US writer Ferris triumphs over illness to win top comics prize
Angoulême (France) (AFP)
American artist Emil Ferris has overcome life-threatening illness to become the first woman in more than a decade to win the Golden Wildcat prize at France's top graphic novel festival.
The Chicagoan -- who wrote "My Favourite Thing is Monsters" after being paralysed from the waist down after getting West Nile fever from a mosquito bite -- is the first female since "Persepolis" author Marjane Satrapi to take the honour.
Satrapi won in 2005 for her novel "Chicken with Plums".
Ferris, 55, picked up the award in the western French city of Angouleme Saturday still walking with the aid of a cane, 15 years after being struck down by the illness.
She said she was touched by how her coming-of-age tale of a girl obsessed with monster mags investigating the murder of a Holocaust survivor had found such a global audience.
"I live like a monster and I wrote a book about monsters. When I wrote the book I wondered if I would offend people," she said as she received the prize at the Angouleme Comics Festival, one of the biggest in Europe.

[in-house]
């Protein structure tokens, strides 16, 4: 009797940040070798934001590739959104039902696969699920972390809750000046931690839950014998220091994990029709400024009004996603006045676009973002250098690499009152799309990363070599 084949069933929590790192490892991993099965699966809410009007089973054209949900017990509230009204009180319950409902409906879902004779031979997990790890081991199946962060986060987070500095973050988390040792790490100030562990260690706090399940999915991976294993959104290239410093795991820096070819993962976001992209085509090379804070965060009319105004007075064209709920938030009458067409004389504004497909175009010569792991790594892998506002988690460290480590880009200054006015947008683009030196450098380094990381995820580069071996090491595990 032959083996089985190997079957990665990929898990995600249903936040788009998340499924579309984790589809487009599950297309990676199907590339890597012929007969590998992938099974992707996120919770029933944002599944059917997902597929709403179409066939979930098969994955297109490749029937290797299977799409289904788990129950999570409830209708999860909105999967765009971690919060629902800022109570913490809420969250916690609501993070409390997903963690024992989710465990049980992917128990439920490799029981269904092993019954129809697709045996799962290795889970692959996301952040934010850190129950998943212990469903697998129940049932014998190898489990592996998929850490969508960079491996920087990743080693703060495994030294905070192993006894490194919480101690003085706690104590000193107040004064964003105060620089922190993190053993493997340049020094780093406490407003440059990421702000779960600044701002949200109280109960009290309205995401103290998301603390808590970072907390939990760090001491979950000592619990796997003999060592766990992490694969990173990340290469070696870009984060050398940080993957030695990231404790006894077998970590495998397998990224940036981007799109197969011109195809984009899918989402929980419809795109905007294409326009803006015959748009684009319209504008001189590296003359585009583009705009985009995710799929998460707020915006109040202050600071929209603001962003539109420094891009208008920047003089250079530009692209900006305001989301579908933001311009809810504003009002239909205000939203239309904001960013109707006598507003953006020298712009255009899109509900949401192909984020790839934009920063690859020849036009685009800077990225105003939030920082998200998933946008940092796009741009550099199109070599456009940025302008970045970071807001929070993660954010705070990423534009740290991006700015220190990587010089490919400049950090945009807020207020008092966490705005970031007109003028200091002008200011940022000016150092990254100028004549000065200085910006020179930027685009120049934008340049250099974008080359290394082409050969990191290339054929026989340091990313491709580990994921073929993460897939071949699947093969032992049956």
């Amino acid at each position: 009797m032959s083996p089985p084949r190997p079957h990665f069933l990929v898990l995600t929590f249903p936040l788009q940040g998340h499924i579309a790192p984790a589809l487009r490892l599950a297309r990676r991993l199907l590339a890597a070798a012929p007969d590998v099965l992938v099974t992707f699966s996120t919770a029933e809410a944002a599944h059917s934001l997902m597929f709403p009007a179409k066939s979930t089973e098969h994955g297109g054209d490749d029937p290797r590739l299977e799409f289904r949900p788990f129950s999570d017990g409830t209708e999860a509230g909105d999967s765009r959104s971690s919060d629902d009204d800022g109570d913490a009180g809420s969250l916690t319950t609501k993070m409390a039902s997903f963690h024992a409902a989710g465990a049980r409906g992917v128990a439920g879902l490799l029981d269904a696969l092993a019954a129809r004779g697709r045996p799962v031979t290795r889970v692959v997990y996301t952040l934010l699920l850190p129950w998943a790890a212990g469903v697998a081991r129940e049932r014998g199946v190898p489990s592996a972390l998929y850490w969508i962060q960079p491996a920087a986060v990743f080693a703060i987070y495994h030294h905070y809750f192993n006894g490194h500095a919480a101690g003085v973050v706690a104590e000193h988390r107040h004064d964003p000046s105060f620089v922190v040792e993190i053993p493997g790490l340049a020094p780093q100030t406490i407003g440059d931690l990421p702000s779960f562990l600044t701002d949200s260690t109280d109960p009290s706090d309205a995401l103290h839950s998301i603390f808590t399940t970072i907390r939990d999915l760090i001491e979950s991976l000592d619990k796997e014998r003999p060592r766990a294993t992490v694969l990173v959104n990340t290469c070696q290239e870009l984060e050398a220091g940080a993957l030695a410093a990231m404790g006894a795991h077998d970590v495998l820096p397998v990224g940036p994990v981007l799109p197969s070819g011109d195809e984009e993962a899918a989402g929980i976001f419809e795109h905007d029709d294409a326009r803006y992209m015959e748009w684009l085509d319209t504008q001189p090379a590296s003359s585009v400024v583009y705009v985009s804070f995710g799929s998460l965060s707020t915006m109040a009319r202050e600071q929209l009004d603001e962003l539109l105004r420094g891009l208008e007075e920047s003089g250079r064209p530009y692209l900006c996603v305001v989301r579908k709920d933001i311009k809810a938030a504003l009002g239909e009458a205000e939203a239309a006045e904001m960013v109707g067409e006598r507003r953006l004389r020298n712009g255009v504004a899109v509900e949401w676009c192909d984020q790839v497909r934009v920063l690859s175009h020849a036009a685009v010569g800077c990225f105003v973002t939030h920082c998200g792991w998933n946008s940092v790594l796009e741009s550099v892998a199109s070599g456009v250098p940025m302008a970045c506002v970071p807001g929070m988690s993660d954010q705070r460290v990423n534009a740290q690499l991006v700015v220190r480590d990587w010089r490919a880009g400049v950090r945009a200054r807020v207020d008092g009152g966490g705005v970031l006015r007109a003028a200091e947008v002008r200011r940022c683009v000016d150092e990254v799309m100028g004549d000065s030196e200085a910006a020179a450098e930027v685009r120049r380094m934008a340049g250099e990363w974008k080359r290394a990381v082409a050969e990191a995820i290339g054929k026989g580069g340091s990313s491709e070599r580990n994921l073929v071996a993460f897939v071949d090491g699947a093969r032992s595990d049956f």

"It is marvellous that all these monsters have come out into the light to reclaim their due."
Ferris, a single parent, took six years to draw the 700-page story as she recovered from the virus, having also lost at one point the power in her right arm.
Art Spiegelman, author of the now classic graphic novel "Maus" about the Nazi death camps, said he "started crying like a big dumb baby" while reading the book, Ferris' first published work.
To make ends meet while she wrote the book, Ferris worked as an illustrator and toy designer, making the "Mulan" line of Happy Meal figurines for the fast food chain McDonald's.
On Thursday, the Japanese manga queen Rumiko Takahashi won the festival's top prize for her life's work, only the second woman to have ever done so.
The hugely prolific Takahashi, 61, is one of the most read authors in the world, with her "Urusei Yatsura", "Maison Ikkoku" and "Rin-ne" series selling more than 200 million copies.
© 2019 AFP